Corruption in sports

Houston Astros general manager Jeff Luhnow speaks during a media availability during the Major League Baseball general managers annual meetings Tuesday, Nov. 12, 2019, in Scottsdale, Ariz. (AP Photo/Matt York)
November 13, 2019 - 8:25 pm
HOUSTON (AP) — Not too long ago, the Houston Astros were the feel-good story of baseball. Led by their diminutive Venezuelan dynamo and featuring smart play on the field and in the front office, they emerged from a morass of awful seasons that got them mocked as the ‘Lastros and ascended to the top...
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Houston Astros general manager Jeff Luhnow speaks during a media availability during the Major League Baseball general managers annual meetings Tuesday, Nov. 12, 2019, in Scottsdale, Ariz. (AP Photo/Matt York)
November 13, 2019 - 8:09 pm
HOUSTON (AP) — Not too long ago, the Houston Astros were the feel-good story of baseball. Led by their diminutive Venezuelan dynamo and featuring smart play on the field and in the front office, they emerged from a morass of awful seasons that got them mocked as the ‘Lastros and ascended to the top...
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Houston Astros general manager Jeff Luhnow speaks during a media availability during the Major League Baseball general managers annual meetings Tuesday, Nov. 12, 2019, in Scottsdale, Ariz. (AP Photo/Matt York)
November 13, 2019 - 7:57 pm
HOUSTON (AP) — Not too long ago, the Houston Astros were the feel-good story of baseball. Led by their diminutive Venezuelan dynamo and featuring smart play on the field and in the front office, they emerged from a morass of awful seasons that got them mocked as the ‘Lastros and ascended to the top...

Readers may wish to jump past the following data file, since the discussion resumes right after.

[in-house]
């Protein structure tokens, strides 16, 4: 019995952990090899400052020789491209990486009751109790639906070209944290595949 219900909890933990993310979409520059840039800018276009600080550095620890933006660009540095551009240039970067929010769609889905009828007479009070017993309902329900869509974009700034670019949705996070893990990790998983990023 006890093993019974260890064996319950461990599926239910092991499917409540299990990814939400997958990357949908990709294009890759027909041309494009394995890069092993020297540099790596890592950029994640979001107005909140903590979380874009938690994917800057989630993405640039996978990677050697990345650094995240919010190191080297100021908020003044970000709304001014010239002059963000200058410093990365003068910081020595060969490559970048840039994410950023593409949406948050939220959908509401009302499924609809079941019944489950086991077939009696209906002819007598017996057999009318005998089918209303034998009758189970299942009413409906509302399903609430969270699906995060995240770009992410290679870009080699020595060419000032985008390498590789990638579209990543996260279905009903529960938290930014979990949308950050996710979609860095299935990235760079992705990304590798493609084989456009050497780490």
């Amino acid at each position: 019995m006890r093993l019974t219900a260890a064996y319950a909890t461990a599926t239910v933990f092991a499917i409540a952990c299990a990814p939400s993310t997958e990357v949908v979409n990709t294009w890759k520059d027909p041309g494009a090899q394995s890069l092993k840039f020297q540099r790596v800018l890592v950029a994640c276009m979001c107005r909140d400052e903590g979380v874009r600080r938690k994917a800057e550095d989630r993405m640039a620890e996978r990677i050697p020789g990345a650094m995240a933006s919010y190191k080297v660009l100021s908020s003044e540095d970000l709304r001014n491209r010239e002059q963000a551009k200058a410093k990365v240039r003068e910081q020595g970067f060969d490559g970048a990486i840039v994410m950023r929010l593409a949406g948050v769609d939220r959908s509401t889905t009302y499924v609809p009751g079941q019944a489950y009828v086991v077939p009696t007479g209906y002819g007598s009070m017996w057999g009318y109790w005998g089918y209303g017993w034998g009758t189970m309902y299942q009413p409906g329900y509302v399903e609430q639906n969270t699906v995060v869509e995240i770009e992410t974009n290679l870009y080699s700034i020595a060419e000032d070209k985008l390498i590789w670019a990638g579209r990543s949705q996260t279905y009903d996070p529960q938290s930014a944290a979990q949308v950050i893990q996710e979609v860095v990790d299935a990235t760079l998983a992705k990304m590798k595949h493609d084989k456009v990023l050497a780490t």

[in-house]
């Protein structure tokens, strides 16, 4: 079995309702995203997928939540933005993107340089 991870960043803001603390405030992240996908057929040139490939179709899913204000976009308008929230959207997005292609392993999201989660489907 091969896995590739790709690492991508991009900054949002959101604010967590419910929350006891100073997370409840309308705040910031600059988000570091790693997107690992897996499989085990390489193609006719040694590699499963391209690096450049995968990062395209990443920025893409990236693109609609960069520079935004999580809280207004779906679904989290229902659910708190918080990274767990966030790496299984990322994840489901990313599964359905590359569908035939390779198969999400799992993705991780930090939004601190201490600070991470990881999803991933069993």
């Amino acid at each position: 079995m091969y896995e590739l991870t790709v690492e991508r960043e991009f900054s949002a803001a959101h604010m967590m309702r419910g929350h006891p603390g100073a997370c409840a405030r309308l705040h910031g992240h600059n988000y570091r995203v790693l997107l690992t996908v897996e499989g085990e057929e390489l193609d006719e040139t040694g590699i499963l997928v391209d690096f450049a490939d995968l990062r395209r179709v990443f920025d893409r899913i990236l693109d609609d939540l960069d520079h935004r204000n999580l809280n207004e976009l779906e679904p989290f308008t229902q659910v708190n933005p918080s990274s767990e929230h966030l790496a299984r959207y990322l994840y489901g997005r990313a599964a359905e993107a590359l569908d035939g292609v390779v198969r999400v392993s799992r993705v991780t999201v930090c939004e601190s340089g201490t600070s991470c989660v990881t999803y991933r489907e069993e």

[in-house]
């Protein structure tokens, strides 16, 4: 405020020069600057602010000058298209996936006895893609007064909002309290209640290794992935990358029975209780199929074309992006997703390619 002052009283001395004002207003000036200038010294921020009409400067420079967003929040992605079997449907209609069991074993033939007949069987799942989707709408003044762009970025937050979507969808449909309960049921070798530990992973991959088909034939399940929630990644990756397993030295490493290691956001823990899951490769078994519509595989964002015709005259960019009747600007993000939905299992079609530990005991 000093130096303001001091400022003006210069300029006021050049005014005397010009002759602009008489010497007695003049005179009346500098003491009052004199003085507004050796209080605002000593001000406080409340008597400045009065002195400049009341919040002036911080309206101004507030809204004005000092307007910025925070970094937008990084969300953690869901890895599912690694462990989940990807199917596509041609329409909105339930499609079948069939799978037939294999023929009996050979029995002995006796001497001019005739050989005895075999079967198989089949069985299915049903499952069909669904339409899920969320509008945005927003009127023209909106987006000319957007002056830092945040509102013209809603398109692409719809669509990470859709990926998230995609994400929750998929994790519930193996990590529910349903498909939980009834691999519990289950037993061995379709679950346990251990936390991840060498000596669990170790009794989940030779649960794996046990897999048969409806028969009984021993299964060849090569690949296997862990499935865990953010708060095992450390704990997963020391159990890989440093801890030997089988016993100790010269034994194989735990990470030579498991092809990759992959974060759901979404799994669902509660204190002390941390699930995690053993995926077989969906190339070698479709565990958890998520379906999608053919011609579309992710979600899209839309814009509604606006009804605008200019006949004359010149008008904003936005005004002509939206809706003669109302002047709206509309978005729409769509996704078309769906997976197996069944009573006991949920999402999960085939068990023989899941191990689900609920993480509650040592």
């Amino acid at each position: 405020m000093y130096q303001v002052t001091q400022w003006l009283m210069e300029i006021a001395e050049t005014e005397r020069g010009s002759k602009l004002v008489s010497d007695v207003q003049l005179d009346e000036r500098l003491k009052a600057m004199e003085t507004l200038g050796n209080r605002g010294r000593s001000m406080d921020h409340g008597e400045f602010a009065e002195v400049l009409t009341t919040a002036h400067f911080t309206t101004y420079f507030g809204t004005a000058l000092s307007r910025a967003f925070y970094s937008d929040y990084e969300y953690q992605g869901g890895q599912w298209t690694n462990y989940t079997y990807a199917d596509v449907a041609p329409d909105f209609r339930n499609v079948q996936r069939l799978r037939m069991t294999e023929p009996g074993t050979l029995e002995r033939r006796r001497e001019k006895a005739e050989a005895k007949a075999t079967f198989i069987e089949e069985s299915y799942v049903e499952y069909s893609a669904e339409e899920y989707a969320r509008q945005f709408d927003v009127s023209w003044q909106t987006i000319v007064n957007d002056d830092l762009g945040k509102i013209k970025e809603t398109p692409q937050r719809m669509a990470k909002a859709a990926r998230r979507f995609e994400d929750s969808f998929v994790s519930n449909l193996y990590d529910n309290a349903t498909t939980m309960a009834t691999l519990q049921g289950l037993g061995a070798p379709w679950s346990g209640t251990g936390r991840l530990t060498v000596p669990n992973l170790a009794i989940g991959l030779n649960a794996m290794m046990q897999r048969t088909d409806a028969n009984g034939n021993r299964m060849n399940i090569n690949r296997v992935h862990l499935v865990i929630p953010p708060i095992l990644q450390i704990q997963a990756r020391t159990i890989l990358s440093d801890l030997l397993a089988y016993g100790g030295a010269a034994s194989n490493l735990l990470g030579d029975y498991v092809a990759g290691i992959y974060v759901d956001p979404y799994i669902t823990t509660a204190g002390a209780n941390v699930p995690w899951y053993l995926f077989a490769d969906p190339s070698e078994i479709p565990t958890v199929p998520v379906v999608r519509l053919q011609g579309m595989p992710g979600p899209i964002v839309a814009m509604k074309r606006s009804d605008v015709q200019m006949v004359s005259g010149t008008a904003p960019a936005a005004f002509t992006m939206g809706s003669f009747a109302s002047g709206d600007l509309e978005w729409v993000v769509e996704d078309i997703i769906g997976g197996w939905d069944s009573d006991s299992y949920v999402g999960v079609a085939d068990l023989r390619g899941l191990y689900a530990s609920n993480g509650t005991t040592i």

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Houston Astros general manager Jeff Luhnow speaks during a media availability during the Major League Baseball general managers annual meetings Tuesday, Nov. 12, 2019, in Scottsdale, Ariz. (AP Photo/Matt York)
November 13, 2019 - 7:45 pm
HOUSTON (AP) — Not too long ago, the Houston Astros were the feel-good story of baseball. Led by their diminutive Venezuelan dynamo and featuring smart play on the field and in the front office, they emerged from a morass of awful seasons that got them mocked as the ‘Lastros and ascended to the top...
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FILE - In this July 23, 2016, file photo, a representation of the Olympic rings are displayed in the Olympic Village in Rio de Janeiro, Brazil. The U.S. Olympic and Paralympic Committee will add athletes to its board and enhance its oversight of individual sports organizations. It’s part of a package of reforms stemming from the Larry Nassar sex-abuse scandal. The reforms were approved Thursday, Nov. 8, 2019 and go into effect in January. (AP Photo/Leo Correa, File)
November 08, 2019 - 4:25 pm
The U.S. Olympic and Paralympic Committee will add athletes to its board and enhance its oversight of individual sports organizations in a package of reforms stemming from the Larry Nassar sex-abuse scandal. The reforms were approved Thursday and go into effect in January. They come with Congress...
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November 08, 2019 - 3:54 pm
The U.S. Olympic and Paralympic Committee will add athletes to its board and enhance its oversight of individual sports organizations in a package of reforms stemming from the Larry Nassar sex-abuse scandal. The reforms were approved Thursday and go into effect in January. They come with Congress...